Retrieved 28 September 2017.
^  Archived 2015-05-01 at the Wayback Machine.
^ Julia Twigg and Alain Grand. Contrasting legal conceptions of family
obligation and financial reciprocity in the support of older people:
France and England Ageing & Society, 18(2) March 1998 , pp.
^ Edmond N. Cahn. Restraints on Disinheritance University of
Pennsylvania Law Review and American Law Register, Vol. 85, No. 2
(Dec., 1936), pp. 139-153
^ 43 Loy. L. Rev. 1 (1997-1998) The New Forced Heirship in Louisiana:
Historical Perspectives, Comparative Law Analyses and Reflections upon
the Integration of New Structures into a Classical Civil Law System
^ Davies, James B. "The Relative Impact of
Inheritance and Other
Factors on Economic Inequality". The Quarterly Journal of Economics,
Vol. 97, No. 3, pp. 471
^ Angel, Jacqueline L.
Inheritance in Contemporary America: The Social
Dimensions of Giving across Generations. p. 35
^ Marable, Manning. "Letter From America: Inheritance, Wealth and
Race." Google pages.com
^ Shapiro, Thomas M. The Hidden Cost of Being African American: How
Wealth Perpetuates Inequality. Oxford University Press. 2004. p. 5
^ Bruenig, Matt (March 24, 2014). "You call this a meritocracy? How
rich inheritance is poisoning the American economy". Salon. Retrieved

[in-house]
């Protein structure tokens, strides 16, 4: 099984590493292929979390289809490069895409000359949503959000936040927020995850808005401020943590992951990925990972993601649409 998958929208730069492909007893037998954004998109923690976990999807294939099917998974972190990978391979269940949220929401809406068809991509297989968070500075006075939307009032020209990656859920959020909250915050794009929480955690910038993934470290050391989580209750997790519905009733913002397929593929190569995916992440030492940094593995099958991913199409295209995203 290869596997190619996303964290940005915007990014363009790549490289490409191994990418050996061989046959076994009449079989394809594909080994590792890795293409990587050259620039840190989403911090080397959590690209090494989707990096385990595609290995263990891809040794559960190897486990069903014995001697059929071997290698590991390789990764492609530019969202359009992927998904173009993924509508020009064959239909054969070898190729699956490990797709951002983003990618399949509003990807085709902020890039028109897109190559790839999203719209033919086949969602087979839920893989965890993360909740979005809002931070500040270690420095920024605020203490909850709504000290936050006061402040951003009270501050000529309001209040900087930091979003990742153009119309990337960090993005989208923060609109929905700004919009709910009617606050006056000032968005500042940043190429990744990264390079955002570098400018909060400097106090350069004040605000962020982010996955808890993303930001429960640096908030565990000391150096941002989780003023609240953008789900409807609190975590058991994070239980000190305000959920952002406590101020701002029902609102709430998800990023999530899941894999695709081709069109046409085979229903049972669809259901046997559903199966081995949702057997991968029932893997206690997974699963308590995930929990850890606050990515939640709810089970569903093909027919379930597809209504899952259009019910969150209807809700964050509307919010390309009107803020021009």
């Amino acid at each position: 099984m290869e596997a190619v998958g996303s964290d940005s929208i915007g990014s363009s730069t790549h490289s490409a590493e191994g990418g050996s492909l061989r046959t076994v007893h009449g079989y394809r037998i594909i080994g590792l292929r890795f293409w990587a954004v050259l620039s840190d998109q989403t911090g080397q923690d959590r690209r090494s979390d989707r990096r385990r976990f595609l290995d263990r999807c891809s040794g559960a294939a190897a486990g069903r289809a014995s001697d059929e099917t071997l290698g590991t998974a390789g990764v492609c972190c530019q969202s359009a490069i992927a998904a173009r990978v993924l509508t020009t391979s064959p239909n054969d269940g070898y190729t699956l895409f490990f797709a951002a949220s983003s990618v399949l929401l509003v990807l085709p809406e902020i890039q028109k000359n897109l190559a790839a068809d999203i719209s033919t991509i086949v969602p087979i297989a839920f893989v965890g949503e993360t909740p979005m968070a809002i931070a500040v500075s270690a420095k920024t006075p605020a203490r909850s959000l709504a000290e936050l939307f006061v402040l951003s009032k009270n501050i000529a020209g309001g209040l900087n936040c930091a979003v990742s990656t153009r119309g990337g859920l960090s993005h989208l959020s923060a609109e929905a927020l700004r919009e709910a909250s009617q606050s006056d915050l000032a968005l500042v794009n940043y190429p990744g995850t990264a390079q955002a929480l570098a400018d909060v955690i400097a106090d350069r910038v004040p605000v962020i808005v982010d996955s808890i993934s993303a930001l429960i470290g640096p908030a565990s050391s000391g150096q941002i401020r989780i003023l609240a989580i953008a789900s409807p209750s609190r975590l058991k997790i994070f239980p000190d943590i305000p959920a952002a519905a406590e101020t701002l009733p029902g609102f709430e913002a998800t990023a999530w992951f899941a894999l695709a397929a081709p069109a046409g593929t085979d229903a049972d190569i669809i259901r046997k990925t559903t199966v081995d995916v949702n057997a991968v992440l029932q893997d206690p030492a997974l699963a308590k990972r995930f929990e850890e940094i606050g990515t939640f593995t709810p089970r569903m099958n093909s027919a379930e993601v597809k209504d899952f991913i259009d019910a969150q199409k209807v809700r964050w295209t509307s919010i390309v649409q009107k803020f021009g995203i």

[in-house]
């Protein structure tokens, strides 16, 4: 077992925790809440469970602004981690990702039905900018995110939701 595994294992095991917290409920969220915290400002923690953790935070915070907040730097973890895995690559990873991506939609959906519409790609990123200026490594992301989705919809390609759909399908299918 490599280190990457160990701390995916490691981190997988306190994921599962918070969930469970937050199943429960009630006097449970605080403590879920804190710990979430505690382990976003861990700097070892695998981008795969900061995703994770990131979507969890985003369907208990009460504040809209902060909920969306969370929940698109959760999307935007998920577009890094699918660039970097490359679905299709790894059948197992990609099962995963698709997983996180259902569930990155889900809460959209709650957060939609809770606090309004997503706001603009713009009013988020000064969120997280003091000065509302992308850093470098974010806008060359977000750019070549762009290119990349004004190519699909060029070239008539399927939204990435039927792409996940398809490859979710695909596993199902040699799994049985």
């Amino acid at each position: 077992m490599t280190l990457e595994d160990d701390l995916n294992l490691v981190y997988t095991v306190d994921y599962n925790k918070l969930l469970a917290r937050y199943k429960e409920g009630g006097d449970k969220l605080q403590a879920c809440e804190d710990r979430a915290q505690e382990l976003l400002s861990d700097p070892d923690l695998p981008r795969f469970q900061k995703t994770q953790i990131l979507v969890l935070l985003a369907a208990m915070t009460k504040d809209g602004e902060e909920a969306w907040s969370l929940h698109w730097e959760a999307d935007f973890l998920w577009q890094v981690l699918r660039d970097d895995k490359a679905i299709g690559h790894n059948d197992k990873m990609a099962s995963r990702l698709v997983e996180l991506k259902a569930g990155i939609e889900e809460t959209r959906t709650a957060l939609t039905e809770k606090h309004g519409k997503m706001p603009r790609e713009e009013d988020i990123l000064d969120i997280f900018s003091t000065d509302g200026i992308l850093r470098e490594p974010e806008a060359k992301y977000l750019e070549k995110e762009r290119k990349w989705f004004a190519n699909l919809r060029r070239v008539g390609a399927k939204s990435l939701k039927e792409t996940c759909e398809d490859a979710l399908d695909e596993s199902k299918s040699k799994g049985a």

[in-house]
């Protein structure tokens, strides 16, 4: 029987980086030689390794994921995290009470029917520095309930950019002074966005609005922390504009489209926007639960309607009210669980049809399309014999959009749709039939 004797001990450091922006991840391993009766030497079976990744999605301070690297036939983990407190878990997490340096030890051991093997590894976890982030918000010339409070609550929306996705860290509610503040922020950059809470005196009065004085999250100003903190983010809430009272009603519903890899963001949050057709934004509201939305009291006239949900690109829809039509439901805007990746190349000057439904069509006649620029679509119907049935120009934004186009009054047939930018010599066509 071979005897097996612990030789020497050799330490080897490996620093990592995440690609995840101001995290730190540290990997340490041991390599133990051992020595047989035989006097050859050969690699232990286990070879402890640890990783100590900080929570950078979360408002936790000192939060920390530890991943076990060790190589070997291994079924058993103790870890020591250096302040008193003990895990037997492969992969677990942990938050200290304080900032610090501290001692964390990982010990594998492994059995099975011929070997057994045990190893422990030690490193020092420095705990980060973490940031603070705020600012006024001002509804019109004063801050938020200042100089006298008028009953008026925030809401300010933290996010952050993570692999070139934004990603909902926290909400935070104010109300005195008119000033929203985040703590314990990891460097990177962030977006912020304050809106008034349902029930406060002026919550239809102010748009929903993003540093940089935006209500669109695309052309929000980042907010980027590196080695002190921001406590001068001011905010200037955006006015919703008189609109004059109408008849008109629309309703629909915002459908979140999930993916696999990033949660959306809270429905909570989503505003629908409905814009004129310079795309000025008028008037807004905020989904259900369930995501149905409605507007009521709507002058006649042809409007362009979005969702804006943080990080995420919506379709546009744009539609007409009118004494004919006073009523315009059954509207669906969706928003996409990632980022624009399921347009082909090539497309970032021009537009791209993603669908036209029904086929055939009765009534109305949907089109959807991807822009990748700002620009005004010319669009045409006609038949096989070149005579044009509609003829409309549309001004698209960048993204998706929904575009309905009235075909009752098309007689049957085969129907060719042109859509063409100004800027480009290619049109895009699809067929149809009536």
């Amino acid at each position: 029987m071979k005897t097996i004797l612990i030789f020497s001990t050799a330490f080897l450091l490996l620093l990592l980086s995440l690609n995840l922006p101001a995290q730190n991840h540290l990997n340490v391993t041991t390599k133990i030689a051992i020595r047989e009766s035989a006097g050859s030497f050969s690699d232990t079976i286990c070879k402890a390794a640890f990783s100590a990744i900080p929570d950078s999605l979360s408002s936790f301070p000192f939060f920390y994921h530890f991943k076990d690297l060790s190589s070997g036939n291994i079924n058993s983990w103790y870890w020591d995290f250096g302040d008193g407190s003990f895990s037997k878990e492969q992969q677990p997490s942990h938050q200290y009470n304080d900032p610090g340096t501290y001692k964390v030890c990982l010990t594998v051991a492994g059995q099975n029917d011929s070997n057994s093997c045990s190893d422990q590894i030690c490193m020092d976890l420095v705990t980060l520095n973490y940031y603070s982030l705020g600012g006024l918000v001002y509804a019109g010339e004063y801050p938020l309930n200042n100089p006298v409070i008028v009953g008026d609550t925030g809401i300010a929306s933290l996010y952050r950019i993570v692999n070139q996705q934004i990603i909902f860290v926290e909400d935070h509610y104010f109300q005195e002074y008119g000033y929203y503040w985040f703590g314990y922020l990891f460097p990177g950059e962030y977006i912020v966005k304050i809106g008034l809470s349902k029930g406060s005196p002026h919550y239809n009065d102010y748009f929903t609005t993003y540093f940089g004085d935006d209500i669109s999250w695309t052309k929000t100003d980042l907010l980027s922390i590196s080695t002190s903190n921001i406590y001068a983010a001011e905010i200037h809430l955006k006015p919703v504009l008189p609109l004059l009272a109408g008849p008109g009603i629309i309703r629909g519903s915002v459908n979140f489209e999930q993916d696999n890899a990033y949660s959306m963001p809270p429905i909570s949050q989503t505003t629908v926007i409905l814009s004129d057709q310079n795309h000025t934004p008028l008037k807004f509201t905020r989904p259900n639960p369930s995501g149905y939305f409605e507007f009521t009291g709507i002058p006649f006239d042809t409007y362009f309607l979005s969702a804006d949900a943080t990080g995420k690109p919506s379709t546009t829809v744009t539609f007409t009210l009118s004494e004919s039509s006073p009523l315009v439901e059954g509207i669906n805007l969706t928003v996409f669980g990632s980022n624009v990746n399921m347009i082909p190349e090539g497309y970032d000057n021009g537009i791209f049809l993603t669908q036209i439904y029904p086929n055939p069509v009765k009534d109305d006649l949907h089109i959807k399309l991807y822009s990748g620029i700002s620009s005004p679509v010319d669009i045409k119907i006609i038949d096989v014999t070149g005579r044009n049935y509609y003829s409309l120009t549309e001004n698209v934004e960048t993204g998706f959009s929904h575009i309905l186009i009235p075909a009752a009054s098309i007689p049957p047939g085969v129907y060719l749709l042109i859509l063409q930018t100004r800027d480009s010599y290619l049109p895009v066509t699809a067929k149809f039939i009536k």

August 24, 2014.
^ Staff (March 18, 2014). "Inequality – Inherited wealth". The
Economist. Retrieved August 24, 2014.
^ Pizzigati, Sam (September 24, 2012). "The 'Self-Made' Hallucination
of America's Rich". Institute for Policy Studies. Retrieved August 24,
^ Elizabeth O'Brien. One in three Americans who get an inheritance
blow it, Market Watch.com
^ Chris Taylor. 70% of Rich Families Lose Their Wealth by the Second
Generation, Time.com, June 17, 2015
^ a b (Edited By) Miller, Robert K., McNamee, Stephen J. Inheritance
and Wealth in America. p. 2
^ (Edited By) Miller, Robert K., McNamee, Stephen L.
Wealth in America. p. 4
^ Clignet, Remi. Death, Deeds, and Descendants:
Inheritance in Modern
America. p. 3
^ Bowles, Samuel; Gintis, Herbert, "The
Inheritance of Inequality."
Journal of Economic Perspectives Vol. 16, No. 3, 2002, p. 4
^ Flippen, Chenoa A. "Racial and Ethnic Inequality in Homeownership
and Housing Equity." The Sociological Quarterly, Volume 42, No. 2 p.
^ page 20 of "The Spirit Level"by Wilkinson & Pickett, Bloomsbury
^ Dubner, Stephen. "How Big of a Deal Is Income Inequality? A Guest
Post". The New York Times. August 27, 2008.
^ Rokicka, Ewa. "Local policy targeted at reducing inheritance of
inequalities in European countries." May 2006. Lodz.pl (in Polish)